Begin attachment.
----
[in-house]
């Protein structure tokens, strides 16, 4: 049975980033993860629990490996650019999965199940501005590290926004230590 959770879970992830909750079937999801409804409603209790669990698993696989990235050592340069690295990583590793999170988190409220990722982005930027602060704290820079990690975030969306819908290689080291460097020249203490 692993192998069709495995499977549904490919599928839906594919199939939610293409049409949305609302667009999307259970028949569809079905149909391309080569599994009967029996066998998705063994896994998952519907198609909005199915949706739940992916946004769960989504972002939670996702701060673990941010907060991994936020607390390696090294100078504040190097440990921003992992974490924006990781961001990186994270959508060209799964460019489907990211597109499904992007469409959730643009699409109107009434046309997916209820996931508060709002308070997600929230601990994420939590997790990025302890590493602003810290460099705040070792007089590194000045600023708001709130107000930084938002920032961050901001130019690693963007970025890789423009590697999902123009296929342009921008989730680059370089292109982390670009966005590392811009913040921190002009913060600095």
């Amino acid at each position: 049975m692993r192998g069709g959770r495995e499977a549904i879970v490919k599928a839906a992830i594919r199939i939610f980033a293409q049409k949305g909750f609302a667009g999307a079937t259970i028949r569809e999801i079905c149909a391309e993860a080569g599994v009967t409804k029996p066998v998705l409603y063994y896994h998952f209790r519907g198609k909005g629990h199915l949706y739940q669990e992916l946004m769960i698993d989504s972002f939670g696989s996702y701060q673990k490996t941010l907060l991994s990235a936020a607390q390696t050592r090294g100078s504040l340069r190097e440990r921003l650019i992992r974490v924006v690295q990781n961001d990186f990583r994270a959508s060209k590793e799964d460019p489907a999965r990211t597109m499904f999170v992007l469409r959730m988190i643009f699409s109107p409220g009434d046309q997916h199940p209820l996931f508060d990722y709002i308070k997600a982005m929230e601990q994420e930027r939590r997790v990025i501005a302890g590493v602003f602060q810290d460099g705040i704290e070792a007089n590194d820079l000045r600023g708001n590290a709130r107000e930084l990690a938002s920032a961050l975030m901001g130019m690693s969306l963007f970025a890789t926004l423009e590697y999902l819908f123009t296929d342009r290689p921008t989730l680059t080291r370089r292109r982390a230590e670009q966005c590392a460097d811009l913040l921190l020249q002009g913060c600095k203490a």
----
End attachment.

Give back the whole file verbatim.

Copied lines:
[in-house]
């Protein structure tokens, strides 16, 4: 049975980033993860629990490996650019999965199940501005590290926004230590 959770879970992830909750079937999801409804409603209790669990698993696989990235050592340069690295990583590793999170988190409220990722982005930027602060704290820079990690975030969306819908290689080291460097020249203490 692993192998069709495995499977549904490919599928839906594919199939939610293409049409949305609302667009999307259970028949569809079905149909391309080569599994009967029996066998998705063994896994998952519907198609909005199915949706739940992916946004769960989504972002939670996702701060673990941010907060991994936020607390390696090294100078504040190097440990921003992992974490924006990781961001990186994270959508060209799964460019489907990211597109499904992007469409959730643009699409109107009434046309997916209820996931508060709002308070997600929230601990994420939590997790990025302890590493602003810290460099705040070792007089590194000045600023708001709130107000930084938002920032961050901001130019690693963007970025890789423009590697999902123009296929342009921008989730680059370089292109982390670009966005590392811009913040921190002009913060600095």
């Amino acid at each position: 049975m692993r192998g069709g959770r495995e499977a549904i879970v490919k599928a839906a992830i594919r199939i939610f980033a293409q049409k949305g909750f609302a667009g999307a079937t259970i028949r569809e999801i079905c149909a391309e993860a080569g599994v009967t409804k029996p066998v998705l409603y063994y896994h998952f209790r519907g198609k909005g629990h199915l949706y739940q669990e992916l946004m769960i698993d989504s972002f939670g696989s996702y701060q673990k490996t941010l907060l991994s990235a936020a607390q390696t050592r090294g100078s504040l340069r190097e440990r921003l650019i992992r974490v924006v690295q990781n961001d990186f990583r994270a959508s060209k590793e799964d460019p489907a999965r990211t597109m499904f999170v992007l469409r959730m988190i643009f699409s109107p409220g009434d046309q997916h199940p209820l996931f508060d990722y709002i308070k997600a982005m929230e601990q994420e930027r939590r997790v990025i501005a302890g590493v602003f602060q810290d460099g705040i704290e070792a007089n590194d820079l000045r600023g708001n590290a709130r107000e930084l990690a938002s920032a961050l975030m901001g130019m690693s969306l963007f970025a890789t926004l423009e590697y999902l819908f123009t296929d342009r290689p921008t989730l680059t080291r370089r292109r982390a230590e670009q966005c590392a460097d811009l913040l921190l020249q002009g913060c600095k203490a």